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Ipoh Garden Baptist Church, English Section,
A Question of Authority.
Mark 11: 27 - 33
There is a short and seemingly insignificant verse written in the book
of Zechariah which subsequently materialised as a very significant
event in the lives of the people of Jerusalem, witnessed by the
disciples themselves. This verse is Zechariah 9:9 -
greatly, O daughter of Zion,
Shout, O daughter of Jerusalem.
Behold, your King is coming to you;
He is just and having salvation,
Lowly and riding on a donkey,
A colt, a foal of a donkey"
Ps 118:25-26 : "O Lord, save! (Hosanna! - a familiar expression
used by the Jews in prayer) Blessed is the one who comes in the
name of the Lord!" Both Matthew and John, when
writing the gospels, recognised that what was written in Zechariah 9:9
eventually took place on the day the Lord Jesus rode a donkey into the
streets of Jerusalem for the last time in his ministry on earth.
Earlier in this chapter 11 of Mark's gospel, we read that the
Lord spent the first evening in Bethany, the home of Mary, Martha and
Lazarus whom the Lord raised from the dead. This place was about
two miles SE of Jerusalem and should not be confused with another
Bethany (also called Bethabara) mentioned in John 1:28 as a city
located across the Jordan River where John the Baptist was doing his
work. The name Bethany means "house of unripe figs". It is particularly
meaningful in this chapter of Mark because we read that the next day as
the Lord Jesus and his disciples were returning from Bethany to
Jerusalem, they came across across a fruitless fig tree which
Jesus cursed by saying, "May no one ever eat fruit from you again!" and
which eventually withered.
Another significant thing which the Lord Jesus did was to drive out
the people who were buying and selling from the temple courts. He even
overturned their tables and chairs. After clearing the temple
courts, he taught them from Isaiah
56: 7 "My house shall be
called a house of prayer for all nations" The chief
priests and the rabbis were alarmed by all this. The crowds were
amazed by Jesus' actions and words. If something is not done soon, the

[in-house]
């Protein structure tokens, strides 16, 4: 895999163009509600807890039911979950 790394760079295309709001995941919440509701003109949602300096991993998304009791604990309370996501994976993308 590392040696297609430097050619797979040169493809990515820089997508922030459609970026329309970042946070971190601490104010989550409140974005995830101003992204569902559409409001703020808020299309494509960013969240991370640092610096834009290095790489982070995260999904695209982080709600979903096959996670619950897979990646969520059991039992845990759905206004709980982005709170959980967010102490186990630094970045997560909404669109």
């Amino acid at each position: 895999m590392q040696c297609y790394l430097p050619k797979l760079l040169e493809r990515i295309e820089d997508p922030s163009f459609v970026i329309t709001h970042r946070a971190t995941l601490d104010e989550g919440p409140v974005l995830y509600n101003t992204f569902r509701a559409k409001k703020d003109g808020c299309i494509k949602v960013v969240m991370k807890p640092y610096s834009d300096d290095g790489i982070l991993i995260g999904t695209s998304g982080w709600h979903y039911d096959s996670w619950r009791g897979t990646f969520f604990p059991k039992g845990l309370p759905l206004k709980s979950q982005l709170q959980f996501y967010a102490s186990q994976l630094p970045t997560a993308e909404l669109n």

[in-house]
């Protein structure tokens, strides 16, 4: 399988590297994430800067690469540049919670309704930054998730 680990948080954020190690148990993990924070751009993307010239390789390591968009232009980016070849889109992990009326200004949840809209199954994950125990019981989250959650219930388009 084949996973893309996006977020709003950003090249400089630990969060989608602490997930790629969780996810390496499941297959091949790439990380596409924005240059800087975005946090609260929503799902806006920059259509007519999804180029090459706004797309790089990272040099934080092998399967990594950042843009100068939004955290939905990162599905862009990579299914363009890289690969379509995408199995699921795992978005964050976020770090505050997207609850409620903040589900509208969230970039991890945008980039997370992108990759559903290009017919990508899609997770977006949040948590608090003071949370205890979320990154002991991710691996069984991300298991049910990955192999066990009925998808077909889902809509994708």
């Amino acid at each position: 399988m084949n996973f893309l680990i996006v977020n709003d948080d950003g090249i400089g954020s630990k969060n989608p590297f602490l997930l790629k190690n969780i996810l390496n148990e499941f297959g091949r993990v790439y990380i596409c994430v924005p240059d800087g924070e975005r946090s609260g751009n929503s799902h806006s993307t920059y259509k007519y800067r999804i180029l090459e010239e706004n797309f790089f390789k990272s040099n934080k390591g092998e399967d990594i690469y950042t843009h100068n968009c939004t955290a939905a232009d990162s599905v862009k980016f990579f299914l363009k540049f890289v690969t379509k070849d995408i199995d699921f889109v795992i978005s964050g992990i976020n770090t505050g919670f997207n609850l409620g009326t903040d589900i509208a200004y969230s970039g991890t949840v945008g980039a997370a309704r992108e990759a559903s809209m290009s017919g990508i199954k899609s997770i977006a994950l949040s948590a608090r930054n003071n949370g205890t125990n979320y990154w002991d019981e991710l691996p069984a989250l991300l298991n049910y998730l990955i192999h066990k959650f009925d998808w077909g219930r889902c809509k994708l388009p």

priests will lose the support and loyalty of all the people of
Jerusalem. So they plotted to kill him. They, the teachers of the Law
of God, the priests who stand before the God in the temple lead people
to worship God and to offer sacrifices to him, they wanted to resort to
murder. Apparently their God could not help them out of their crisis.
Perhaps their God was not available. Perhaps, like the the fool in
Psalm 14:1, they were saying quietly in their hearts, "There is no God".
And so when the Lord and his disciples returned to Jerusalem, they
were confronted by the high priests, scribes and the elders, in the
very same temple courts from which the Lord has chased out all the
merchants and their customers earlier. The enemies demanded an
explanation . . .
1) The Stature of their Position
The chief priests, the scribes (teachers of the law) and the
elders. In the NT "scribes and Pharisees" would often be
mentioned together, e.g. in one of Lord Jesus' public speeches to the
multitudes during his final week in Jerusalem, recorded in Matthew 23,
the Lord openly rebuked the scribes and Pharisees at least eight times
with the words "Woe unto you scribes and Pharisees . . ." The
to one of the most
important and influential religious and political parties of Judaism.
There were more Pharisees than Sadducees. The ancient historian
Josephus estimated that more than 6,000
Pharisees existed in Jesus' time.
The Pharisees were well known
adherence to the OT law and to numerous additional
traditions such as belief in angels and in the resurrection of the
body. As such, they were offended when the Lord rejected
their man-made traditions and were appalled by the Lord's claim of
being the Son of God and also when he pronounced forgiveness of sins to
people who came to him for healing. The Lord Jesus had certainly
antagonised a group of very influential people who held very high
position in the community of Jerusalem.
Consequently, they formed an alliance with their traditional opponents,
the Sadducees and the Herodians, and plotted to destroy the Lord
Jesus. It was under such a threatening set of circumstances that
the Lord Jesus faced the chief priests, the scribes and the elders that